For - else clause


#1

Requesting else block with loop statement which won’t iterate.

for (i in emptyList<Int>()) {
    // This won't execute
} else {
    // this will executed
}

#2

forEach modified

fun main(vararg args: String) {
    emptyList<Int>().forElse {
        println("This won't execute")
    } ?: println("this will executed")
}

fun <T> Collection<T>.forElse(block: (T) -> Unit) = if (isEmpty()) null else forEach(block)

#3

I too have wished for a language to adopt such a feature. I seem to remember some language having such a feature, but I don’t remember which.

There may be some confusion however with other languages. Python has a for-else (http://book.pythontips.com/en/latest/for_-_else.html#else-clause) but in that case the else is executed when the loop finishes normally (i.e. no break).


#4

Following the pattern of first() and firstOrNull() methods, might be better to call it forEachOrNull


#5

Also can do

inline fun <T> Collection<T>.forEachOrNull(block: (T) -> Unit) = takeUnless(isEmpty()).forEach(block)

#6

Or you can do something like this:

infix inline fun <T> List<T>.orElse(predicate: () -> Unit){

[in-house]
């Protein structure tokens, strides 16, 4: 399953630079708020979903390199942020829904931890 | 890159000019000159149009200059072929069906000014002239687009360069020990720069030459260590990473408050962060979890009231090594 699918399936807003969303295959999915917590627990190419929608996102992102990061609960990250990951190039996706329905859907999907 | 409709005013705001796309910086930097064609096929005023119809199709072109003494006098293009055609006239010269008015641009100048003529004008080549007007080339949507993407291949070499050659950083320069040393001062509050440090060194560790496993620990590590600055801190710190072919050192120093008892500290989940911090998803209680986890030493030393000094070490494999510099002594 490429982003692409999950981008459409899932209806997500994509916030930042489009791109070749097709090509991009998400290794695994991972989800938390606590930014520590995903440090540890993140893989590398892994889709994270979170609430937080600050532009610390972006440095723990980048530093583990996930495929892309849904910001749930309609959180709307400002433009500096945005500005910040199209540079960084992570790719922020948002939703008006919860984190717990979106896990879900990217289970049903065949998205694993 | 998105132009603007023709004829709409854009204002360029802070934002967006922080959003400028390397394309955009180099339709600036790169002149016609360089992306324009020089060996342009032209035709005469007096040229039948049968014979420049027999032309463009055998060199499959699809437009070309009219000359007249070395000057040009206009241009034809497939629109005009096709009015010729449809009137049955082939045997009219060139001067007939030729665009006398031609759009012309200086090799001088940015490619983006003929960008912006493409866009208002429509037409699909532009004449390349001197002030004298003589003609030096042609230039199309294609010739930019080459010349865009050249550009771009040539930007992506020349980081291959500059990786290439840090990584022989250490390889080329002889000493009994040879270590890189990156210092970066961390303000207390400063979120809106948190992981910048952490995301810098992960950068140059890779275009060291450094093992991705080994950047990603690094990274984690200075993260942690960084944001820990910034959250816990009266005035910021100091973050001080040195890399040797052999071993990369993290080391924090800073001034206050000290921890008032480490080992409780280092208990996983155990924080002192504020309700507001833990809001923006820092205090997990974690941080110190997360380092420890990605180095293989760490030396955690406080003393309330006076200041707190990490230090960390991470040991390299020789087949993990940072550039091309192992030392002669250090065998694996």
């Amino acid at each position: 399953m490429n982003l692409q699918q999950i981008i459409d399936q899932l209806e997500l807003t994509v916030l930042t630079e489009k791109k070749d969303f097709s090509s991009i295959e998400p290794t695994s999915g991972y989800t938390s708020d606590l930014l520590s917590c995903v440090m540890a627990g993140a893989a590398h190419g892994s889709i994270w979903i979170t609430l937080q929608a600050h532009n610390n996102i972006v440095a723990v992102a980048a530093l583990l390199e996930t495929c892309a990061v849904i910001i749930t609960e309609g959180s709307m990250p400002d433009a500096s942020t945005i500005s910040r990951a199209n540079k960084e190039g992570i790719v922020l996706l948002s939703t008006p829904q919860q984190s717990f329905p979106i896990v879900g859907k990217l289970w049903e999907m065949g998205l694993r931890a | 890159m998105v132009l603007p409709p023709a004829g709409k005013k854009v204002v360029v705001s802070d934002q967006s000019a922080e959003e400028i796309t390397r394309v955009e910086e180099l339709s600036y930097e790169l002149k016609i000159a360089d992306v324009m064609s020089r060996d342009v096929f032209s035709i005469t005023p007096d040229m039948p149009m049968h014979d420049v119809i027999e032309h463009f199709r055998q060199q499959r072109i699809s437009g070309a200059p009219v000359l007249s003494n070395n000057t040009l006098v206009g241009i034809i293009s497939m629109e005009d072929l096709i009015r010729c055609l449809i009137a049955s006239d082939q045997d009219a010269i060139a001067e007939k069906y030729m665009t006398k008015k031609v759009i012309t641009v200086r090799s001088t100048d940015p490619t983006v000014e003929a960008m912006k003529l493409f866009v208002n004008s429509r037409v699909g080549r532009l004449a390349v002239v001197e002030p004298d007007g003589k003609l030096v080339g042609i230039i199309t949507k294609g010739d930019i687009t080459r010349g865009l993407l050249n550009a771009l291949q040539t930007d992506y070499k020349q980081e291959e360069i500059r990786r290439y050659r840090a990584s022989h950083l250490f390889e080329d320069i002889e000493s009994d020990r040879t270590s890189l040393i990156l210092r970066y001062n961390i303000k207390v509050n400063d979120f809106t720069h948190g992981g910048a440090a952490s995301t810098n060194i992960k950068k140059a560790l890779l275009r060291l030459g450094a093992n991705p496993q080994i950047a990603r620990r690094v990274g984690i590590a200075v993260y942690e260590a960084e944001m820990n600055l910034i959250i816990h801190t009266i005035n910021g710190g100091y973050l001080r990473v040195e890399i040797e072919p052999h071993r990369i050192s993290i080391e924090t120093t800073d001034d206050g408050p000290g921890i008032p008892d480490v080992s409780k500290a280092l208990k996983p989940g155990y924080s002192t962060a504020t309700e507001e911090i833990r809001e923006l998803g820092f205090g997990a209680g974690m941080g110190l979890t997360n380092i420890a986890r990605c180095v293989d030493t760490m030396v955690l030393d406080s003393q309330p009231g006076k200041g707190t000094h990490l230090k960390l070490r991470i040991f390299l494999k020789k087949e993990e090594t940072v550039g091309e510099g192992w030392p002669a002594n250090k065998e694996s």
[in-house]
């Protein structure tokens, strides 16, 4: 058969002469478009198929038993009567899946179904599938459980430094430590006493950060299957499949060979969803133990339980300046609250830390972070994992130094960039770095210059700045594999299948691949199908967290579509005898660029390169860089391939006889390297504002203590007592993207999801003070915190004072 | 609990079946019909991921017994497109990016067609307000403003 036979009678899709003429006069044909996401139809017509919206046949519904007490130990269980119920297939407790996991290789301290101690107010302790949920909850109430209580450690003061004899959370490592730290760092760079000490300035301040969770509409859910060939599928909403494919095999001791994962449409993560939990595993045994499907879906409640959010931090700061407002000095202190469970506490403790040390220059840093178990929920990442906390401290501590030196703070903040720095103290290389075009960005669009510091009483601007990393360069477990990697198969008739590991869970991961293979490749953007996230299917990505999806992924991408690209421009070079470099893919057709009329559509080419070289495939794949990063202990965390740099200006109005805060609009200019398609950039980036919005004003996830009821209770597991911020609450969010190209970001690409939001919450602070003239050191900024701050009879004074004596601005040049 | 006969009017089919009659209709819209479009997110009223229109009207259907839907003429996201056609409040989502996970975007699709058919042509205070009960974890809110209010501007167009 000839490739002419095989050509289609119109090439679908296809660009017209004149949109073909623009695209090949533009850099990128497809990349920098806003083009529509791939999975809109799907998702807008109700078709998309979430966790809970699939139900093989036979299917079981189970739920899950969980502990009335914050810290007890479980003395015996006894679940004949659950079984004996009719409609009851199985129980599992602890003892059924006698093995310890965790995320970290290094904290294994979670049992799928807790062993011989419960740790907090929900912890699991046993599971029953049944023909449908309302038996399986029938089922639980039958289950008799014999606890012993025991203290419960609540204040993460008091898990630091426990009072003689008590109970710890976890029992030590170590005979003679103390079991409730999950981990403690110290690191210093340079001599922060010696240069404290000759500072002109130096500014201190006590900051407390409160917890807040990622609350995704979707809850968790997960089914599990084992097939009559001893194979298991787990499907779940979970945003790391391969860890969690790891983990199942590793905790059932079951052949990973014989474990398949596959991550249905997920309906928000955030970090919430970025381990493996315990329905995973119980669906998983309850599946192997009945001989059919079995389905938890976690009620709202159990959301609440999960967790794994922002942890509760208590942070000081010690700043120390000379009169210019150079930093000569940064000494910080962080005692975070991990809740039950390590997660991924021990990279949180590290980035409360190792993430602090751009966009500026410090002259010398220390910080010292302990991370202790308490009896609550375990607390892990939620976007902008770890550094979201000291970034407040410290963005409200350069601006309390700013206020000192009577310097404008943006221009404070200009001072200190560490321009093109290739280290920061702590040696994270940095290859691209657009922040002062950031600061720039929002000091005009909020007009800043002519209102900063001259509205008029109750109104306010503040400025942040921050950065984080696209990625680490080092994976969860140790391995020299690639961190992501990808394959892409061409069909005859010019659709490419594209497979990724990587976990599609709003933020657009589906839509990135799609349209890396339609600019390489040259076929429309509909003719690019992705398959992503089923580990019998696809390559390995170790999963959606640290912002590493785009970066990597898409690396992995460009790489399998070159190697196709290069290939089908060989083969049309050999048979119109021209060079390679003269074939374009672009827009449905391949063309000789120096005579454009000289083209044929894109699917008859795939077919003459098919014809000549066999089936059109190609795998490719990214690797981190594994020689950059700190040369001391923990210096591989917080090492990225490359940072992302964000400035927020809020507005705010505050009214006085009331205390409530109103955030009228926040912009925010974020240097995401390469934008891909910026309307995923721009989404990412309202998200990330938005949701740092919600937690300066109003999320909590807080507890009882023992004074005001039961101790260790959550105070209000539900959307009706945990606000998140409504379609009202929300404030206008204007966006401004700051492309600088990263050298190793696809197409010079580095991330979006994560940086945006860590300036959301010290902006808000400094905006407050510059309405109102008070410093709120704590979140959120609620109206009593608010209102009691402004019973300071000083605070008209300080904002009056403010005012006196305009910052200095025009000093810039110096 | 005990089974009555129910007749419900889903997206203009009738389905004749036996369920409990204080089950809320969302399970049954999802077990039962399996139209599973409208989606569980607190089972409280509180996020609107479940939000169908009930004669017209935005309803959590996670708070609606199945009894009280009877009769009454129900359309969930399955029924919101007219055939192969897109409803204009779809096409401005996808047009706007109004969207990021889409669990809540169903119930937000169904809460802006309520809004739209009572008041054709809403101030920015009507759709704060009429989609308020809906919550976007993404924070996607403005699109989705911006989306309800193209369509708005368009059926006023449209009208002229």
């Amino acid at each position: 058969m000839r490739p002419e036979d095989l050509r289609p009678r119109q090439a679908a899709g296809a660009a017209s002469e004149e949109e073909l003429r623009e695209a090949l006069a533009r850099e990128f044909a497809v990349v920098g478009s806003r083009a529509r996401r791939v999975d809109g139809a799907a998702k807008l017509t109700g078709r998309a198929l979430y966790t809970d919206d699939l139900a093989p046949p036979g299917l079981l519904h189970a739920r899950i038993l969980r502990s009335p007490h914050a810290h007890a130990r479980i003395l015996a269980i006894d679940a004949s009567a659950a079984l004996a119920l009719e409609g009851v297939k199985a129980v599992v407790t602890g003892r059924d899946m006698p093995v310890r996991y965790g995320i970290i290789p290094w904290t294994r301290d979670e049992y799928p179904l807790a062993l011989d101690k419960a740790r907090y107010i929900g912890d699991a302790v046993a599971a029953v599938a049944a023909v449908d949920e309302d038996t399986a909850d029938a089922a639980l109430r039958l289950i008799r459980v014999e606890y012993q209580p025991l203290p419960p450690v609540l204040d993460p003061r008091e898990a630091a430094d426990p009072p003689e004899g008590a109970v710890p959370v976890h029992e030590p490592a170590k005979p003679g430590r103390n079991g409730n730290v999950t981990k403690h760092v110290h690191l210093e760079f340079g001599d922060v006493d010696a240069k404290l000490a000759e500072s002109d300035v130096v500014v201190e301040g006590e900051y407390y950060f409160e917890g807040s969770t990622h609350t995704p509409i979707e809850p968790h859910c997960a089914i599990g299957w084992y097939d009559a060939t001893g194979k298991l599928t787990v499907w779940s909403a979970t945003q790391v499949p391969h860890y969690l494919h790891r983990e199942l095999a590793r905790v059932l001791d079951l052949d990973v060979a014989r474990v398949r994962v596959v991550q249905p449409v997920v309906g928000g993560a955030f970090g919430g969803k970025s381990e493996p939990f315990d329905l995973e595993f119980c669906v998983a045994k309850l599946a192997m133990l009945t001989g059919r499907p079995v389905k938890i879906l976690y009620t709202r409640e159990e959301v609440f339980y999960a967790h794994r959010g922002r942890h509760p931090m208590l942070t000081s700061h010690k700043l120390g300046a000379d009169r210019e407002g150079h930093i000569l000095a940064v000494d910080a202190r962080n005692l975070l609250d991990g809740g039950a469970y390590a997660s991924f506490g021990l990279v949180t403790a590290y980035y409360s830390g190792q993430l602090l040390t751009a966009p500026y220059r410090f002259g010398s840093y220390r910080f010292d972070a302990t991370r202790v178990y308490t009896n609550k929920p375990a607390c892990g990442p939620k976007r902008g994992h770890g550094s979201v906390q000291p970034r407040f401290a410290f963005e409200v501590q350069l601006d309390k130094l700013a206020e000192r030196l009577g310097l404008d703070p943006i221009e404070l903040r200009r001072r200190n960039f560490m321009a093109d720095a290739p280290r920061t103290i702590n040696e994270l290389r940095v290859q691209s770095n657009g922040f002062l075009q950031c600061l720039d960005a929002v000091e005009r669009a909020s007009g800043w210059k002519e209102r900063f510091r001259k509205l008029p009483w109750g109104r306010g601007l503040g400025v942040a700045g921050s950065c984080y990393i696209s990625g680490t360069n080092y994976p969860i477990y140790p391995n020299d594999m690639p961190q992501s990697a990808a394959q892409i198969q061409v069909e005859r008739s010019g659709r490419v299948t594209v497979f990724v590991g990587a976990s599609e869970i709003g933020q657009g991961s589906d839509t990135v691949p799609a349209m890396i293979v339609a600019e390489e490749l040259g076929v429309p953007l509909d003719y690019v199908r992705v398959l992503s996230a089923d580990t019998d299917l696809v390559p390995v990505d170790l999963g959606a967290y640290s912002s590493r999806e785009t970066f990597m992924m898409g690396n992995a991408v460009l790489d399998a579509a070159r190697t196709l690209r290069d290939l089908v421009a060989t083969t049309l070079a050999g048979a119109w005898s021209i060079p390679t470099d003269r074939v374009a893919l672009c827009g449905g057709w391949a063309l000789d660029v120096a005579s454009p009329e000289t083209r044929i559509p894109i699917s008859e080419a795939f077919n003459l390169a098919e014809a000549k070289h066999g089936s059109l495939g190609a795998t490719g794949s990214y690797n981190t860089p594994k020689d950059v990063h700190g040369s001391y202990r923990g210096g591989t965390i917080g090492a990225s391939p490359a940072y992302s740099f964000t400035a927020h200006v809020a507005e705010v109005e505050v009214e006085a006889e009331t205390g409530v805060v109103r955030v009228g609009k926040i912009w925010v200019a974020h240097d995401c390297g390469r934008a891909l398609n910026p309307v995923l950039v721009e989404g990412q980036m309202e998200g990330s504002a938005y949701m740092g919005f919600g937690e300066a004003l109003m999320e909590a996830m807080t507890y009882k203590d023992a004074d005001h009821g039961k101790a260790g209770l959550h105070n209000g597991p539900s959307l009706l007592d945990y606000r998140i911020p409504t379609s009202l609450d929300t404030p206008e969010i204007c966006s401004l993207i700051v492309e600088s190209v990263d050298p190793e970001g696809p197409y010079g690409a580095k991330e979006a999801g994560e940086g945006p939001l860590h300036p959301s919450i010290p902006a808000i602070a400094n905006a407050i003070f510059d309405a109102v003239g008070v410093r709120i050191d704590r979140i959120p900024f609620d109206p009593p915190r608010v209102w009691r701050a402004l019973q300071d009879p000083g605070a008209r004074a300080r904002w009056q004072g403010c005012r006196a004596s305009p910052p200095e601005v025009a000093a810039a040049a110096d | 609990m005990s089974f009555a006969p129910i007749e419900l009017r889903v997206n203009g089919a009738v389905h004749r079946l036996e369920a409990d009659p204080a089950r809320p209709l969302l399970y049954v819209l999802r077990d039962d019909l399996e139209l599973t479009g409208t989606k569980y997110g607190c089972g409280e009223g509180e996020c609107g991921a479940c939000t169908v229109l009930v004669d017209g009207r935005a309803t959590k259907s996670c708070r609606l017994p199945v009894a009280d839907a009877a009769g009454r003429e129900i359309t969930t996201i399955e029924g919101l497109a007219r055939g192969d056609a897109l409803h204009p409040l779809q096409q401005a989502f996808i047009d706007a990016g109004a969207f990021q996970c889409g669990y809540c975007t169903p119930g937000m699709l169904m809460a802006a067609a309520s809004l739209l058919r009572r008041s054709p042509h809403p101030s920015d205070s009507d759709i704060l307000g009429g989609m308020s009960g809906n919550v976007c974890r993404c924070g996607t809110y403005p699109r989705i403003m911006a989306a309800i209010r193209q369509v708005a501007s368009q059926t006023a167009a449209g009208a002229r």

if (this.count() == 0) predicate()
}

infix inline fun <T> List<T>.forElse(predicate: (T) -> Unit) : List<T> {
    this.forEach(predicate)
   	return this
}

fun main(args: Array<String>) {
    (0 until 0)
    .toList() forElse {
        println(it)
    } orElse {
        println("It's empty")
    }
}

#7

Using only standard language & stdlib functions it looks Ok and quite readable IMHO:

myList.apply { 
    forEach { 
         println("This executes on each item $it")
    }
    if (isEmpty()) { 
        println("This executes when list is empty")
    } 
}

#8

The issue about this feature is https://youtrack.jetbrains.com/issue/KT-476.
You can vote for it, if you find it useful. Also, if you could post a concrete example, how would you use that feature, it would make your vote more substantial.


#9

Well how beautiful is Kotlin ?! It allows us to do what we want with what it has, and it has exactly what we want


#10

In this case, we’re lucky that Kotlin can do it with what it has. In many other cases, you can’t. A macro facility would be very nice to have.

(I’m not talking about C-style macros here, but rather something like Lisp or Elixir).